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canbelto - thanks for your prompt response, but at present there is no link in your post, and i am guessing that maybe we should all GO THROUGH THE AMAZON BANNER anyway, because maybe just every click (as opposed to every purchase) DOES advantage this site. thanks for trying!

When you click on the "here" thing it goes straight to the page.

Try this:

http://www.amazon.com/exec/obidos/ASIN/067...4315055-3736110

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Speaking of Gottlieb's review of the MF biography in the NY Review - am I the only one who finds it a little disingenuous to chastize Daneman for mentioning a couple sexual details, saying MF would not have wanted these things aired, and then quoting these details in the NYR?

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Speaking of Gottlieb's review of the MF biography in the NY Review  -  am I the only one who finds it a little disingenuous to chastize Daneman for mentioning a couple sexual details, saying MF would not have wanted these things aired, and then quoting these details in the NYR?

The revealing of sexual details is one of the things that disturb me in the book (and the reviews). I'm no prude, but I definitely know more about Fonteyn's body than I wanted to know. And I don't think I'm better off with the information.

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I noticed that too, and wondered if it was the hardwired publisher's instinct -- what's really important is that it SELLS :)

I haven't read this book; I read the excerpts in "The Telegraph" and that, plus conversations with a few friends who have read it, was enough for me, at least for now I am not an admirer the current school of biography, which seems to collect as many stories as one can and put them in a book without filtering them, or placing them in context. This complaint can be made about other recent books as well. If someone writes 15 letters, then all of them get in, regardless of the letter writer's importance to the subject's life, or the veracity or worth of the material in the letters. Etc.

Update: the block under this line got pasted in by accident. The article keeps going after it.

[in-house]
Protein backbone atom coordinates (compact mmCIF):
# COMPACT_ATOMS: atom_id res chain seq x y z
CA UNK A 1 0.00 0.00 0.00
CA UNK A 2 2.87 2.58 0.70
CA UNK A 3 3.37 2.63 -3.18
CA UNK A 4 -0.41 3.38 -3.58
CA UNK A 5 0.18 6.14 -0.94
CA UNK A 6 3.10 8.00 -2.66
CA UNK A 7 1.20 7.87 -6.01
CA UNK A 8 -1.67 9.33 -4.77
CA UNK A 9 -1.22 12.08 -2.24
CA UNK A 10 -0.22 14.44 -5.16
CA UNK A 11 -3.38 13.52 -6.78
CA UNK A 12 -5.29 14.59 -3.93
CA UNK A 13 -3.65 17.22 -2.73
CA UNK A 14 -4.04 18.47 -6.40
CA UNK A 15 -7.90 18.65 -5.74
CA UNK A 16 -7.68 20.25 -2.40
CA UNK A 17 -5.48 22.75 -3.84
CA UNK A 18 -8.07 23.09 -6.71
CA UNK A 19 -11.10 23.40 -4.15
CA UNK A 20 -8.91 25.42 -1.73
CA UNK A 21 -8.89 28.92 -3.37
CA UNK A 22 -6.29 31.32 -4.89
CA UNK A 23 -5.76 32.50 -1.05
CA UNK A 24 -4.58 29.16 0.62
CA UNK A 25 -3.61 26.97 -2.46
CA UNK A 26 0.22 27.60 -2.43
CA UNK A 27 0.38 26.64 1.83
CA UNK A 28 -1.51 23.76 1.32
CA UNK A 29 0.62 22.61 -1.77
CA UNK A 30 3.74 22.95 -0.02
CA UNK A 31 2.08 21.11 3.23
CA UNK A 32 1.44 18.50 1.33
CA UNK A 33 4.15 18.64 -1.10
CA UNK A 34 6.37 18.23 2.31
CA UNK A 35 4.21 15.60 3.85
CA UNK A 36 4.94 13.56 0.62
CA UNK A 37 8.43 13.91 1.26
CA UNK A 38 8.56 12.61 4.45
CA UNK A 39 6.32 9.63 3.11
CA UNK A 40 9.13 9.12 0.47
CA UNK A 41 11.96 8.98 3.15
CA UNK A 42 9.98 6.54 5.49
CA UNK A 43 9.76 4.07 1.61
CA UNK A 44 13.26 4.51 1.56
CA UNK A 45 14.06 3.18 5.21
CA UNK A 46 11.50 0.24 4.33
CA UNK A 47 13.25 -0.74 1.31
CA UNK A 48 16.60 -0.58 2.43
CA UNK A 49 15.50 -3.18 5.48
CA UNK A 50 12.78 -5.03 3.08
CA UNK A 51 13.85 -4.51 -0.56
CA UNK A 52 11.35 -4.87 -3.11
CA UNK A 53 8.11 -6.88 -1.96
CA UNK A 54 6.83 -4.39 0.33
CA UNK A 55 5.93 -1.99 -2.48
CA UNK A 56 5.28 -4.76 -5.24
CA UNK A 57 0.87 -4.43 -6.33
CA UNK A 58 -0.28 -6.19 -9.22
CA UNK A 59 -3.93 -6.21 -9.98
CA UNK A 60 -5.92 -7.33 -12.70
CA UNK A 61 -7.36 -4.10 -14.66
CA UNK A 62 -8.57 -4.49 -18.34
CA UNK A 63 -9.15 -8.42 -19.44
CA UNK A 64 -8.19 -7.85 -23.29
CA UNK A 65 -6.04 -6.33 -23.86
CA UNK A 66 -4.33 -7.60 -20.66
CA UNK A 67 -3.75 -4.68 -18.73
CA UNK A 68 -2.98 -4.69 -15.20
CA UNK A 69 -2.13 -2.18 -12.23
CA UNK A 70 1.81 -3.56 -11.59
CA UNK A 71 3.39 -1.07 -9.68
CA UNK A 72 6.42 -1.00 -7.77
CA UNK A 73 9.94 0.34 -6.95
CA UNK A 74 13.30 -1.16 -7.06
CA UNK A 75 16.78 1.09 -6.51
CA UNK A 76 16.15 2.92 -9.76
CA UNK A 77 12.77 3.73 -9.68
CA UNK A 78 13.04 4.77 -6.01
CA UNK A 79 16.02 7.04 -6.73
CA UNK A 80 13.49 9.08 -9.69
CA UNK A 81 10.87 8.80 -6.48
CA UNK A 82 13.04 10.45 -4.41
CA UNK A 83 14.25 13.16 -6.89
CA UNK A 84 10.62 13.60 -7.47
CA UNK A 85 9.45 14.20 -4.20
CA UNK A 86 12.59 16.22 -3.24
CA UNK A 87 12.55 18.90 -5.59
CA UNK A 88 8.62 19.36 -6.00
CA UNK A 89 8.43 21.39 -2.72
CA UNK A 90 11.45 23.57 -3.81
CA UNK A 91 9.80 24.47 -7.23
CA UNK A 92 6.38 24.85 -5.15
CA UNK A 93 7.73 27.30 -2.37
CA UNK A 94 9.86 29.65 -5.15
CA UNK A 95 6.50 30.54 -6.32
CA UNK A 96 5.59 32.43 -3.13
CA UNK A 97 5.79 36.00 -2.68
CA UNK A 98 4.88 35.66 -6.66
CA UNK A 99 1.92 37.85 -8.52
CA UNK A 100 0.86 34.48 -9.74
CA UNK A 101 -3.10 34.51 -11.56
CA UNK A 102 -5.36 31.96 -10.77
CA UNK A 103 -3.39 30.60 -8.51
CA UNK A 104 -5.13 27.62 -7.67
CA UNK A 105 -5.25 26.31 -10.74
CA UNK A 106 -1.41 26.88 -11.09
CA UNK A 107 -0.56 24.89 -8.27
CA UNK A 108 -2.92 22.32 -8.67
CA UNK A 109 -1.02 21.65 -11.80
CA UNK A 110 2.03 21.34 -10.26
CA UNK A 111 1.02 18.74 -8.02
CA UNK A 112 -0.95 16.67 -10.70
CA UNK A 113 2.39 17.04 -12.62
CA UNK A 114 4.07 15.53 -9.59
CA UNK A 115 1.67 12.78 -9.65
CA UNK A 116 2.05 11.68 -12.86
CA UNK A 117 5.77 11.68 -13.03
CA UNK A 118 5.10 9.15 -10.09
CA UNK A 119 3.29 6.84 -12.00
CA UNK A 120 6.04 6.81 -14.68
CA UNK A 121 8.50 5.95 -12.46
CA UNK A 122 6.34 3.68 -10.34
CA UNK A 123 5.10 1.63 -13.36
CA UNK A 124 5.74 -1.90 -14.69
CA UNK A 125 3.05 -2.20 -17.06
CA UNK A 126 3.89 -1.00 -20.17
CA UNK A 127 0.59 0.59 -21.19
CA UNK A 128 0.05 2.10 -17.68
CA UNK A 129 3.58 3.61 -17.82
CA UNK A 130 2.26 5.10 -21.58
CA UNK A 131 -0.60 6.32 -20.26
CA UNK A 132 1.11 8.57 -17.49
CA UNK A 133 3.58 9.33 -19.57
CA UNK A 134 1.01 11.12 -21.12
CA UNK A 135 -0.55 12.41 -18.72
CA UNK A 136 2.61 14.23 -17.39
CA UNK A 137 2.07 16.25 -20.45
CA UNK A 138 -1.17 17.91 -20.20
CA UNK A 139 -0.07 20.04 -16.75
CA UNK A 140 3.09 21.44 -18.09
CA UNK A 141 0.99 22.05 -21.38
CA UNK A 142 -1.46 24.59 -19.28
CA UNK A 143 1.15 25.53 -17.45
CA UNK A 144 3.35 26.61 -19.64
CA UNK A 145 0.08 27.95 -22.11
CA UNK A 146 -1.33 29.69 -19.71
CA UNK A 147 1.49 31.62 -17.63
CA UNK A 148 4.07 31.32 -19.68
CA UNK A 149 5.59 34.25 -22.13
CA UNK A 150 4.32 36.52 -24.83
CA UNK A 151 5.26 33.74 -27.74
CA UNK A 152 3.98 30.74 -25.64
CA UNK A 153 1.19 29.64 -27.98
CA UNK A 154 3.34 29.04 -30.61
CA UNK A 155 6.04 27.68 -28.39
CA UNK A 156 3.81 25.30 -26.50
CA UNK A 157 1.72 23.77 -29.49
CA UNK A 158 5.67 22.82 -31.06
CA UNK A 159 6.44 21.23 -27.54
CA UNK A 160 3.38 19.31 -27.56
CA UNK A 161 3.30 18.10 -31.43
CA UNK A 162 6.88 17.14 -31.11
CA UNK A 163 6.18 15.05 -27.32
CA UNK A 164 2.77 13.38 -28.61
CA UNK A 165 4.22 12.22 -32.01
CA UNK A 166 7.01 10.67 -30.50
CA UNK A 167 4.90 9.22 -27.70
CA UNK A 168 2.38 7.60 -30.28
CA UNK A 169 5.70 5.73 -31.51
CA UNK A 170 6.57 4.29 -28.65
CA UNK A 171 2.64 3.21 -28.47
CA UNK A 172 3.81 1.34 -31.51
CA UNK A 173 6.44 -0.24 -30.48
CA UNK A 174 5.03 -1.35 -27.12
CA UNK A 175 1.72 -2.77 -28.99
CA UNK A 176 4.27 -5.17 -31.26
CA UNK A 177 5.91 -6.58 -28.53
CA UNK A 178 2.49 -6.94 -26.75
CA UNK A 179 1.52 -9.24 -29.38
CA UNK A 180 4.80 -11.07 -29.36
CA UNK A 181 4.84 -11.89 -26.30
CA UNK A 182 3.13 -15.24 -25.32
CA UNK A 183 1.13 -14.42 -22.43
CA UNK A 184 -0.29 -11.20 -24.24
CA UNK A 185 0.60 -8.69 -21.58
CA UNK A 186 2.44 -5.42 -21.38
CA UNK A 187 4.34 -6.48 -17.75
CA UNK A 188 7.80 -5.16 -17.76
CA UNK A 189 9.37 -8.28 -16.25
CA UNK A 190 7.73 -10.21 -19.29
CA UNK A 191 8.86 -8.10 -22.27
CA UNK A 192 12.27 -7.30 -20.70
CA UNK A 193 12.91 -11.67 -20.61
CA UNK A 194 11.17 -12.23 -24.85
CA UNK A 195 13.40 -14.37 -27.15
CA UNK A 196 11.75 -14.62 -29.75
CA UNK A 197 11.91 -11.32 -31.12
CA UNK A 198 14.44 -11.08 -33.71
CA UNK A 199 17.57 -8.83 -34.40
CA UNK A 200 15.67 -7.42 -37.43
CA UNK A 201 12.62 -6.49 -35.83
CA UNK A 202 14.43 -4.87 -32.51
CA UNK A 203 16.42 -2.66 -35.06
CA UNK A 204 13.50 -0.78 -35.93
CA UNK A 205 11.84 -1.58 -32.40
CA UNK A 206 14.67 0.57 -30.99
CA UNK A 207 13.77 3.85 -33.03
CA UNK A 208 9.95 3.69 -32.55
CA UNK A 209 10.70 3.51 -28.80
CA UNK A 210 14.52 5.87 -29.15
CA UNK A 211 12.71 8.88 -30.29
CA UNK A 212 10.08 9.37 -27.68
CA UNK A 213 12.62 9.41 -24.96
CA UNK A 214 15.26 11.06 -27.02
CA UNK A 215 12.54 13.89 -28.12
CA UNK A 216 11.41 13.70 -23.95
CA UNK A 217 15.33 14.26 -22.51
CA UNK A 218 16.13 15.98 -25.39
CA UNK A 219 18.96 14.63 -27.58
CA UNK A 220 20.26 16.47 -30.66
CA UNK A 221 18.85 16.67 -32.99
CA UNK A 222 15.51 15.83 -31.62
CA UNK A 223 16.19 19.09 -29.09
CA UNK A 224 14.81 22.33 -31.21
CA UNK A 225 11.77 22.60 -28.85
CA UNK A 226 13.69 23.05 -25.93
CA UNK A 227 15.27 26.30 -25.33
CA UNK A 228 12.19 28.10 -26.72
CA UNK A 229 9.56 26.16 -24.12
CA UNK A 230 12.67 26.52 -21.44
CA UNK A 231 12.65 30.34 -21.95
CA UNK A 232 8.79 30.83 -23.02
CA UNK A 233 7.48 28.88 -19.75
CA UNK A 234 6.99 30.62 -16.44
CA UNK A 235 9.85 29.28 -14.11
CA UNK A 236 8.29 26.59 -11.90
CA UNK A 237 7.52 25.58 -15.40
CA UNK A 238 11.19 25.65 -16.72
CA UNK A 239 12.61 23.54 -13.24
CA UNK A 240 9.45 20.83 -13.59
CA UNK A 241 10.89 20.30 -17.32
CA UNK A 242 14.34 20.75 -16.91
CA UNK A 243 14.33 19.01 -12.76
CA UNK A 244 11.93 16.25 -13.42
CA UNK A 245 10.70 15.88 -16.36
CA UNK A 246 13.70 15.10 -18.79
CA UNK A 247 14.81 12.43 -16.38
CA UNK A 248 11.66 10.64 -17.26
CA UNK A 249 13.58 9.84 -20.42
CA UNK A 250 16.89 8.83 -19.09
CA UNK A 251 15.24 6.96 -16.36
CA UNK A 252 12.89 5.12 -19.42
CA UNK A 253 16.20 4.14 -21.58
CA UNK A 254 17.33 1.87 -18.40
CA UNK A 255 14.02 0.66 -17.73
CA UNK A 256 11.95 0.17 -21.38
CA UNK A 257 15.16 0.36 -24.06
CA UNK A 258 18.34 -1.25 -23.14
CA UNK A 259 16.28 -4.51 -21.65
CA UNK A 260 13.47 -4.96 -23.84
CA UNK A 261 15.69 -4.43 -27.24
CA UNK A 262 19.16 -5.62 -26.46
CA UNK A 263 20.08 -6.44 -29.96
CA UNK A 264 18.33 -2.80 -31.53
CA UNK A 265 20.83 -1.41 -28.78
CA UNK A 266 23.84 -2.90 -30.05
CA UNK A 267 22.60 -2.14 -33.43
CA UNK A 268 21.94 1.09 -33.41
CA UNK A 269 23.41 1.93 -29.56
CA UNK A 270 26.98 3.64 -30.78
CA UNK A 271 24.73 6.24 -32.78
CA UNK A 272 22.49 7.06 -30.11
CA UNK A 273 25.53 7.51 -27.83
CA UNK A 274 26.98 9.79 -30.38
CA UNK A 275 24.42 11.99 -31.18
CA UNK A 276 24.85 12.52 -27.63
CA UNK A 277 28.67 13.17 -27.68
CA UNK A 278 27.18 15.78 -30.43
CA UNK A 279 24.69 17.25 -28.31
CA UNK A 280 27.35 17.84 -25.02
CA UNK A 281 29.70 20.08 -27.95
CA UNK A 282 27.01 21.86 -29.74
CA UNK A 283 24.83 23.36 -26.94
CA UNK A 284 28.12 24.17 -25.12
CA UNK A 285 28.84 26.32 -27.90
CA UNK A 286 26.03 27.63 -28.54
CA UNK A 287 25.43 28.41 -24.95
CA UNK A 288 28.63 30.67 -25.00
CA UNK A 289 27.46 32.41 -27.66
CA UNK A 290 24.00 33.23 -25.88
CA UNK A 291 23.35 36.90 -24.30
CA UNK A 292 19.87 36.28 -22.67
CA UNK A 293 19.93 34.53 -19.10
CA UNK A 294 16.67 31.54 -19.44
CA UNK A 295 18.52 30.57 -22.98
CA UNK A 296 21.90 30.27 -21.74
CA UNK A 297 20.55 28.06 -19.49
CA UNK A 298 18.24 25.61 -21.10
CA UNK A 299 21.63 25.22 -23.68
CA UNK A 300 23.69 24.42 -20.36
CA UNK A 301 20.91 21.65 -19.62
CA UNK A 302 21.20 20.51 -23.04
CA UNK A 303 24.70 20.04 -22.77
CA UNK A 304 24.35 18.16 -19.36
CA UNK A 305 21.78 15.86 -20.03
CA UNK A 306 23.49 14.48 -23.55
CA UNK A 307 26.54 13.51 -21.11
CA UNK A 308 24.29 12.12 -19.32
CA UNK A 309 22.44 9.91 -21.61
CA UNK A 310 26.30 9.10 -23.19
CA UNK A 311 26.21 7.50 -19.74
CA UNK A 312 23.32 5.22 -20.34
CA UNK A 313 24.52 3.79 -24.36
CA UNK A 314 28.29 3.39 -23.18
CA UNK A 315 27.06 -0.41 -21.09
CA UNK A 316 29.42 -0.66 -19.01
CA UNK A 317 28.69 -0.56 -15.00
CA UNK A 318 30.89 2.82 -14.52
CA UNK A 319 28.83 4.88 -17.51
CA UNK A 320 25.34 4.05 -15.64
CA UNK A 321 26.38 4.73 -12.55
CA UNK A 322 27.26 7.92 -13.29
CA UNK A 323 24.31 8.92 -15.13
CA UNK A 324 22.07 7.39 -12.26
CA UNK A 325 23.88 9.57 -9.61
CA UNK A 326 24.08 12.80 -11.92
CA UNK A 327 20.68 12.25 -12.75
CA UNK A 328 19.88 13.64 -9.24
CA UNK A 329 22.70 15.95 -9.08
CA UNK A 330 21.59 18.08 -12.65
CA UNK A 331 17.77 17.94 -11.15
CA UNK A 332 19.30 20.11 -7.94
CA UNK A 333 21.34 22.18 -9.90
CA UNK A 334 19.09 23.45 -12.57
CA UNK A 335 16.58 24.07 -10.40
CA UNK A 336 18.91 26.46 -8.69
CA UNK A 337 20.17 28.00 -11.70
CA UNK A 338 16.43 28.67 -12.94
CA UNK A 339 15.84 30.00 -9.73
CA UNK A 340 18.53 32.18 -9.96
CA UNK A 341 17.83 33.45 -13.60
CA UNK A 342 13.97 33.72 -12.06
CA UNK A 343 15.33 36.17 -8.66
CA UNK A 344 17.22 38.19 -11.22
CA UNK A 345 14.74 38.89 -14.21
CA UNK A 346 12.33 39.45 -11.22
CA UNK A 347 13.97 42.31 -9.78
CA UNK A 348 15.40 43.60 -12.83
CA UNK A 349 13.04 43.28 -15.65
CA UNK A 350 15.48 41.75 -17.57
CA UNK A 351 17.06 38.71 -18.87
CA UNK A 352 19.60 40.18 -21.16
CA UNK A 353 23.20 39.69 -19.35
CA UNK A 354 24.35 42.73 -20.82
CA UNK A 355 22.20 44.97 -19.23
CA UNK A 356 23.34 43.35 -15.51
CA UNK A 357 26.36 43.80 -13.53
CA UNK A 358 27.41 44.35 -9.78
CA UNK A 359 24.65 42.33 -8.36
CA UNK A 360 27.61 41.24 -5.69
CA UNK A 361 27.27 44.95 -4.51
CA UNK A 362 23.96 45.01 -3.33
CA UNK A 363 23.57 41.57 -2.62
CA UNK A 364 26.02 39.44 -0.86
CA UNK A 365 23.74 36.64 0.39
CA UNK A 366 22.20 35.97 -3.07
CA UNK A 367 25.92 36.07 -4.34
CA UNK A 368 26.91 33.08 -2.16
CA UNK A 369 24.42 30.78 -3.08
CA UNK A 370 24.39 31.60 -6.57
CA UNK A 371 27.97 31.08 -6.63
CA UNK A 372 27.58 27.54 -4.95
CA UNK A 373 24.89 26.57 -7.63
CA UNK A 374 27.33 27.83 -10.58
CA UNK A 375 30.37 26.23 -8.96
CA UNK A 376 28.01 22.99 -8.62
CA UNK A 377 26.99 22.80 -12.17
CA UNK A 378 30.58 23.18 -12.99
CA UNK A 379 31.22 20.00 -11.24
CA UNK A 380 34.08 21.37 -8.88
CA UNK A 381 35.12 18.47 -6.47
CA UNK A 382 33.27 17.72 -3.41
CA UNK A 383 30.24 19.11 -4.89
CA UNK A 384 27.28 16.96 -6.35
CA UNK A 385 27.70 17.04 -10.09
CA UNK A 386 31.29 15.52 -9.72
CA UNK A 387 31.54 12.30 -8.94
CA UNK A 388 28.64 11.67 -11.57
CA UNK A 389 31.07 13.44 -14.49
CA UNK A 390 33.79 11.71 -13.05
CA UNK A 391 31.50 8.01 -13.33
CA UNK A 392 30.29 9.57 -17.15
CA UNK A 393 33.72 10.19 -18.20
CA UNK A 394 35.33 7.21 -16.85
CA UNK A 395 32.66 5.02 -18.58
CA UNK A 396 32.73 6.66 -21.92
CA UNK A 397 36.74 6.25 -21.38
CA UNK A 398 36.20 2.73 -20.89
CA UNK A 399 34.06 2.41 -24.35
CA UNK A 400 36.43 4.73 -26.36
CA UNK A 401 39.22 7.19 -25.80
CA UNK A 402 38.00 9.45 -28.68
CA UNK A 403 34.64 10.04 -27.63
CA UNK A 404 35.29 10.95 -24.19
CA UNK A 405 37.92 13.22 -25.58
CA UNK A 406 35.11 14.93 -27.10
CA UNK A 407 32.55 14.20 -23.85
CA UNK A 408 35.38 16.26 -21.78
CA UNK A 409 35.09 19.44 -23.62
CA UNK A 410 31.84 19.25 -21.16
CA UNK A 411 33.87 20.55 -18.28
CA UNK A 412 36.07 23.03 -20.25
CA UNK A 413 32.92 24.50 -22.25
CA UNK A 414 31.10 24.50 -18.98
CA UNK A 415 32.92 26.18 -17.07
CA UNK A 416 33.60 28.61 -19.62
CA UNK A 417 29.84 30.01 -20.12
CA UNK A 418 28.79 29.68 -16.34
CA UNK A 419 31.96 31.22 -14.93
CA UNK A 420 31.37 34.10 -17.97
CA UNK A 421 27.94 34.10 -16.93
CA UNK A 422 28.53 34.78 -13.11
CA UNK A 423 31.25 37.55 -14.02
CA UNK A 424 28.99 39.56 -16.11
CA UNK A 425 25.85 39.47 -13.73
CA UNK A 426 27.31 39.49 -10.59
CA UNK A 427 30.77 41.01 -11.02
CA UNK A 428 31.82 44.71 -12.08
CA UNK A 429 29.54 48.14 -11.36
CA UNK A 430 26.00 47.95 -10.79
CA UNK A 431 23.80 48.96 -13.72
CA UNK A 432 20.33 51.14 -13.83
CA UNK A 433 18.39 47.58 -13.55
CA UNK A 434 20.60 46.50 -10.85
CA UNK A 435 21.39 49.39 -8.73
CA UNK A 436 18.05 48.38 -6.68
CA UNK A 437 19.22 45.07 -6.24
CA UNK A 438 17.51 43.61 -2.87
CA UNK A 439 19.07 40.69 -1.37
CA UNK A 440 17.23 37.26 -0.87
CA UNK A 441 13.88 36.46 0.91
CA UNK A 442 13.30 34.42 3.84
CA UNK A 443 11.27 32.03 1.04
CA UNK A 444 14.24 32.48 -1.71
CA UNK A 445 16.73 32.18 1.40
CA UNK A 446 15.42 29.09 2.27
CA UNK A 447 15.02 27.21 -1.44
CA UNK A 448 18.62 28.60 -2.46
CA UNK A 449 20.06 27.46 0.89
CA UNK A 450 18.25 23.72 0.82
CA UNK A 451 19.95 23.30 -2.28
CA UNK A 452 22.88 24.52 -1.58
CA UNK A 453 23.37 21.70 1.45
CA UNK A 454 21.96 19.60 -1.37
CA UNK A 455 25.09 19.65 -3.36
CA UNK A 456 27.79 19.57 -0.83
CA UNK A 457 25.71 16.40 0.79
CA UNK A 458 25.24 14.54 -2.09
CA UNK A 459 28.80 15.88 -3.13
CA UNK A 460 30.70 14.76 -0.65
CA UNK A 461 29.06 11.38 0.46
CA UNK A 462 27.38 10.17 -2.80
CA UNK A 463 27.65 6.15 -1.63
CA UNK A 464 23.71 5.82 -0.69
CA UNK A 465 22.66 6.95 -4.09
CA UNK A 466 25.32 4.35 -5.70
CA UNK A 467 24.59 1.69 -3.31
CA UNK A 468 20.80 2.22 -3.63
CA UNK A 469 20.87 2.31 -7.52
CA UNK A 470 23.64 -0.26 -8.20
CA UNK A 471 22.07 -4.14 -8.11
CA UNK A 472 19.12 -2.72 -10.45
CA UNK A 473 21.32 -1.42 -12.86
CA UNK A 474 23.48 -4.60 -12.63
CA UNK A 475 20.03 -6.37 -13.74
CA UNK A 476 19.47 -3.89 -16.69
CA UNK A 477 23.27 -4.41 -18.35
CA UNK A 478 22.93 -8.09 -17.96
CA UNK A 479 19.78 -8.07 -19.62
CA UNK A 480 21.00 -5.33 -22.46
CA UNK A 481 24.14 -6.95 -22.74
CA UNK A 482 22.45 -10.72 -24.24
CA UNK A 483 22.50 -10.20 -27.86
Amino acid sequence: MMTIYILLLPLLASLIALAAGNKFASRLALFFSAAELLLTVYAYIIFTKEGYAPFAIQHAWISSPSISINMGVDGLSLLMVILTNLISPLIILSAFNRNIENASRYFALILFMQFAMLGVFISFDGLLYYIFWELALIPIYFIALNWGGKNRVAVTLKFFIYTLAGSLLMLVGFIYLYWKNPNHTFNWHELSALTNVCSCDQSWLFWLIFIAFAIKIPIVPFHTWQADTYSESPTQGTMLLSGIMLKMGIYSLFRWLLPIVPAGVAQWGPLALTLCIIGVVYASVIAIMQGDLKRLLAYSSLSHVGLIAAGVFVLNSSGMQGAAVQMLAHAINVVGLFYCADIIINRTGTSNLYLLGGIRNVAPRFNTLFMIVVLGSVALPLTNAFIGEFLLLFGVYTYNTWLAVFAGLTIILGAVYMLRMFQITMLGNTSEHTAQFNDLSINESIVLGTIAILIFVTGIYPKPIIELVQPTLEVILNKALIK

From my own experience researching and writing a biography, people lie, or innocently repeat a lie, or can simply misperceive things. When I began writing my book, I was given, by well-meaning friends, the names of three people I absolutely had to talk to. Two turned out to be completely unreliable, at least in part maliciously so, and the third depended on the other two for his/her information. Some dancers could (understandably) only see their careers through the "why didn't I get that role!" lens and had very imaginative answers to that question, which did not include physical or artistic limitations that seemed clear to choreographers, teachers, other dancers, etc. Do you just put in the "I didn't get the role because I never invited him to my birthday party" story and leave it at that? Or do check it and consider that a dancer's torn Achilles tendon may possibly have something to do with an artistic director's casting decision and toss the story out? I also found that some people just lied for the hell of it. There was one particularly vicious rumor that I'd heard from three or four people, checked it with at least a dozen others who were eyewitnesses, and found it false; then I heard it again. When I asked the fourth person, whom I'd trusted, where he had heard this, saying I'd checked this and it simply wasn't true, he was completely nonplussed and said, "Oh, you're checking these stories? That's good. That's good."

As for repeating third hand sexual gossip from only one source, there's no obligation to put everything in a book, and there should be some ethical stop in oneself to prevent one from repeating an offhand comment someone made in his kitchen, or at a party, or in the shower, that was never intended to be repeated, much less preserved for posterity.

I'm assuming that editors and publishers are driving this trend, and I eagerly await The Next New Thing. But all this said, I was interested to read the (very good!) Amazon reviews that indicated at least two readers, when I checked, liked the book very much, and were NOT drawn to it primarily for its more juicy bits. (Perhaps publishers might check those reviews once in awhile.)

Edited by Alexandra